SAN FRANCISCO (CN) – A Russian video game developer and its Cyprus-based licensee claim a Belarussian computer programming company is illegally claiming credit for the “Fairy Farm” game, which is distributed through Apple’s AppStore. The international squabble is over profits from a game in which users build “their own beautiful, meditative gardens.”
Startek Invest, the Cypriot licensee of Moscow-based South Port Studios, sued TelesoftService dba Bubbler Media, in Federal Court.
The far-flung companies are at odds over ownership and programming codes used in South Port’s “Fairy Farm” app, for iPods, iPhones and iPads.
According to the complaint, Startek and South Port contracted with Bubbler Media to write code for the game, in which users build “their own beautiful, meditative gardens.”
But Startek says relations soured during the creative process, and the companies parted ways before completing the game. South Port’s programmers ditched Bubbler Media’s code and wrote their own so the game would run more smoothly, according to the complaint.
Startek claims that during negotiations for the severing of relations, Bubbler Media agreed to release all of its claims to “Fairy Farm” and granted South Port and Startek worldwide rights in exchange for $40,000.
Startek released the app to Apple’s AppStore in August.
Bubbler Media contacted Apple in September, claiming copyright infringement.
But Startek claims that Bubbler Media had promised in the settlement agreement “‘not to file claim to the right to use the project: ‘Social Game Volshebnaya Ferma’ (program code, graphics materials, or any other materials related to the project) on the condition of payment of US $40,000 from Dmitri Fedorovich Redlich.’ Proof that the U.S. $50,000.00 was paid was also provided.”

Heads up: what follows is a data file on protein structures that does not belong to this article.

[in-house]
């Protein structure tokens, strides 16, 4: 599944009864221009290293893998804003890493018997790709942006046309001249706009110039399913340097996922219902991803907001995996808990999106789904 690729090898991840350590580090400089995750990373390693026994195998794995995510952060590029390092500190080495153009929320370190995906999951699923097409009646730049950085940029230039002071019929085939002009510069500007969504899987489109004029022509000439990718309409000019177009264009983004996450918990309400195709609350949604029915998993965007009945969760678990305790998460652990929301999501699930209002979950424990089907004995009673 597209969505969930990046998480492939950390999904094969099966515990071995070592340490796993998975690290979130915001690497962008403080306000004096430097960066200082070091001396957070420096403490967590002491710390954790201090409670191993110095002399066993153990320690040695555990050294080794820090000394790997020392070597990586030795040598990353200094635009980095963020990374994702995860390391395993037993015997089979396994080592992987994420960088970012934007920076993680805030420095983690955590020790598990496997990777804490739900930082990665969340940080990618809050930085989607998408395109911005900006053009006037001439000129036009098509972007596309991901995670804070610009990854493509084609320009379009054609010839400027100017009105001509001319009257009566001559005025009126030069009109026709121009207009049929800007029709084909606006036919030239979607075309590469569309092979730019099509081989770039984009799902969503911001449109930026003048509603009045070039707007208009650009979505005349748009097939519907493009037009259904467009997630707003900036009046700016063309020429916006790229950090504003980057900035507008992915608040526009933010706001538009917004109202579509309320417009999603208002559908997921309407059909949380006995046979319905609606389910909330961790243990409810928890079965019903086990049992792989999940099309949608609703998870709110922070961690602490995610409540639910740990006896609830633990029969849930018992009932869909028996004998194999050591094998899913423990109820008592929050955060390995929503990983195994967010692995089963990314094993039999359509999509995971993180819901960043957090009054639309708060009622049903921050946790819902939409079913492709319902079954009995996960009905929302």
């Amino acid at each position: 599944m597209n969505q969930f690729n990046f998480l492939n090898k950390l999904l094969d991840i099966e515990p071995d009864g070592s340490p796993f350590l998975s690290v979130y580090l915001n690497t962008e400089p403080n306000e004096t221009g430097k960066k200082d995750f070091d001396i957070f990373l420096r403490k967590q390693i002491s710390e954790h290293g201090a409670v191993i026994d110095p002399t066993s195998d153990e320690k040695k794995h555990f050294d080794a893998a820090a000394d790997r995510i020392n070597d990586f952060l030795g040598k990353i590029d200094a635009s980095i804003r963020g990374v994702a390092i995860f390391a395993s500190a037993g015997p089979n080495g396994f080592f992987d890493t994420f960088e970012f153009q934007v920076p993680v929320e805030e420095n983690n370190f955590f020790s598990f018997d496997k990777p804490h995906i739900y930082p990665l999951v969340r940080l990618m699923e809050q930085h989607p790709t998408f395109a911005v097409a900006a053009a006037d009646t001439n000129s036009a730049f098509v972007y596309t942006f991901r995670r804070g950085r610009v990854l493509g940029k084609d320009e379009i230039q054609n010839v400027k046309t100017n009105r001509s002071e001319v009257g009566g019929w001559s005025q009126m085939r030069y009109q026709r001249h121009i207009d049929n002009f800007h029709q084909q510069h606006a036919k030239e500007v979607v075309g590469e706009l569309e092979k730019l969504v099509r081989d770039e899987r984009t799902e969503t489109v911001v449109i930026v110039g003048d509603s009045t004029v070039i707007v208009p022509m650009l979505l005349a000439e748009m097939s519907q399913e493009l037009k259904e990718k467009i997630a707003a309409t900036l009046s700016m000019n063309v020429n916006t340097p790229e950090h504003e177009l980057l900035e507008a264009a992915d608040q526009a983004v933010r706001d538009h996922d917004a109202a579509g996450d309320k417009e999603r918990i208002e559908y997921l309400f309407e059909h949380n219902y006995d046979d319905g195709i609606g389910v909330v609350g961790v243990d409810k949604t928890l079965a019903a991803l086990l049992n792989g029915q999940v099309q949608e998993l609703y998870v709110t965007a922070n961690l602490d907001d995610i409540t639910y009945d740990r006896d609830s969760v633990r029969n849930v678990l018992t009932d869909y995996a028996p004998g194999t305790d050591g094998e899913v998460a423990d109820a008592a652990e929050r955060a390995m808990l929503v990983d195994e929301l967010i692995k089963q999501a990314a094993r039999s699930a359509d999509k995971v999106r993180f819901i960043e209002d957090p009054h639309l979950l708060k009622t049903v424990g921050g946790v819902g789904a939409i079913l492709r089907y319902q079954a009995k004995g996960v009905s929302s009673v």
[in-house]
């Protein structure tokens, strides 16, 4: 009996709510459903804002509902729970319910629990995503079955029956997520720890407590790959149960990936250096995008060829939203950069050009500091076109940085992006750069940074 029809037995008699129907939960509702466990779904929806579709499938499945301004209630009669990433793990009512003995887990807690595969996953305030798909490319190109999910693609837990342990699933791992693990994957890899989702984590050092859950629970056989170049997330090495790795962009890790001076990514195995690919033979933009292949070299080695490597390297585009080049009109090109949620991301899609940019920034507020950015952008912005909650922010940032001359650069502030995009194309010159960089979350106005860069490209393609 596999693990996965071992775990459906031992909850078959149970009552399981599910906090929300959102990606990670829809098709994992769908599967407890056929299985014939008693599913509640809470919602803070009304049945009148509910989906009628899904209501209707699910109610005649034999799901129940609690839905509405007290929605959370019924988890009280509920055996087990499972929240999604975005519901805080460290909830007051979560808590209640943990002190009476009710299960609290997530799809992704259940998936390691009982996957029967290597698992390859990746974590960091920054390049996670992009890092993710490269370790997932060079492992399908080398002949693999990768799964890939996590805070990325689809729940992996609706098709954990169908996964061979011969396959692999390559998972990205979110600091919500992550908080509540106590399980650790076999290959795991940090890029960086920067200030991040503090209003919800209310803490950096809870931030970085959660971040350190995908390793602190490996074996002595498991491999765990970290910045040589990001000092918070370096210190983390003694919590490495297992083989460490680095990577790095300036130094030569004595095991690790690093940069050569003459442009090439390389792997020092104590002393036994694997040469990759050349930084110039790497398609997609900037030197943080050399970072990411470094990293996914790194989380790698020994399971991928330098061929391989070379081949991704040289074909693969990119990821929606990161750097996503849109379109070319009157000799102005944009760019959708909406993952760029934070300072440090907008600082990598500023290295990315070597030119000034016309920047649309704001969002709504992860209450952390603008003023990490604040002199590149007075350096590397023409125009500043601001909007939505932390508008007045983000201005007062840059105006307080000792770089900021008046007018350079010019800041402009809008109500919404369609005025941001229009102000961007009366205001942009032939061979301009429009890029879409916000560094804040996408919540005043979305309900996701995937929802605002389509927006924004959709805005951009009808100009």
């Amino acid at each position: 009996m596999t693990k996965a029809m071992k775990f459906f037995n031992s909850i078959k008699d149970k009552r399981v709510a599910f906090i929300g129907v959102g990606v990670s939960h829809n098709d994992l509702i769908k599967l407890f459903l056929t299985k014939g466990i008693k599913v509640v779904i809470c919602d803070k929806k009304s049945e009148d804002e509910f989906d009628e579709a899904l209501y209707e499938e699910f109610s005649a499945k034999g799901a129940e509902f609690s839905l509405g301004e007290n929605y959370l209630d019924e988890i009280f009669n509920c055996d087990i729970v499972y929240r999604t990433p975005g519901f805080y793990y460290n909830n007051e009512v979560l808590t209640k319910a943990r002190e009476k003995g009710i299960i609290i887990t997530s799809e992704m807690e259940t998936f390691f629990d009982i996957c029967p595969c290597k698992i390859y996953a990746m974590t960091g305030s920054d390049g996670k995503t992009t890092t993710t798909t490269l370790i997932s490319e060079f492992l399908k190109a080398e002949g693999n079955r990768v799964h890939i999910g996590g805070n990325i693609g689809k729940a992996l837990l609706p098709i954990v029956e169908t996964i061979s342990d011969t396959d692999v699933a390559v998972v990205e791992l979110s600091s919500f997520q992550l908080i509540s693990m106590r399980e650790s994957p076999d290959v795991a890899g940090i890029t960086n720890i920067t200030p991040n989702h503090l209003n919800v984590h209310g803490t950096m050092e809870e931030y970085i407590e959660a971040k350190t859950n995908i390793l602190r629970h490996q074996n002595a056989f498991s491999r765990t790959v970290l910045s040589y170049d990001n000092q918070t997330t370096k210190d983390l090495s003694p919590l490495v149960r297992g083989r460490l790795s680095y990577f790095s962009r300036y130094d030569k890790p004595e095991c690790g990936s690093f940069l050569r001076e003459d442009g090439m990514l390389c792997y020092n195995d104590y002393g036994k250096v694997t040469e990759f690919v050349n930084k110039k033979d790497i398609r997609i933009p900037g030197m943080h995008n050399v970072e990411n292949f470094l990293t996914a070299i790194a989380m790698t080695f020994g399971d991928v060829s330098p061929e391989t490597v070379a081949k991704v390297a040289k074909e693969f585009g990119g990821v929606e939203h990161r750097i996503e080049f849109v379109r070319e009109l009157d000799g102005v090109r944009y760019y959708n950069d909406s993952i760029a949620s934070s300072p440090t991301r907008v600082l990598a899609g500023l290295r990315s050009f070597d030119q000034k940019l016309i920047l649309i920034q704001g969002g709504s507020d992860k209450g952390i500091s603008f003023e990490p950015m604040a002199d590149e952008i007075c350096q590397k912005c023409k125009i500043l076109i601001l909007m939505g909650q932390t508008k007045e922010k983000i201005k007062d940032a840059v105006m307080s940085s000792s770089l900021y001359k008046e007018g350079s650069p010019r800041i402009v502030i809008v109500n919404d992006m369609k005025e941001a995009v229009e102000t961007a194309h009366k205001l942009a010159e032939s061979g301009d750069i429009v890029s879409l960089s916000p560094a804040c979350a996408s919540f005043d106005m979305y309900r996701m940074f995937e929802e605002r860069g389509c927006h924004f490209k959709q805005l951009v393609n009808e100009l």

(Fairy Farm is known as Volshebnaya Ferma in Russia.)
Startek claims Bubbler Media violated the agreement by registering a copyright claim on Sept. 22 this year with the U.S. Copyright Office, “assert(ing) it was the sole author of ‘Magic Farm,’ a ‘computer program’ first published in 2011.”
Startek claims that South Port owns the “Magic Farm” trademark, which “is another translation of Volshebnaya Ferma.
Startek adds: “Bubbler Media’s actions are improper as it never was an author of ‘Volshebnaya Ferma,’ and certainly not of ‘Fairy Farm,’ a product completely devoid of any material created by Bubbler Media.”
Startek and South Port seek punitive damages for copyright violation, breach of contract, and intentional interference.
They are represented by Shannon Gallagher.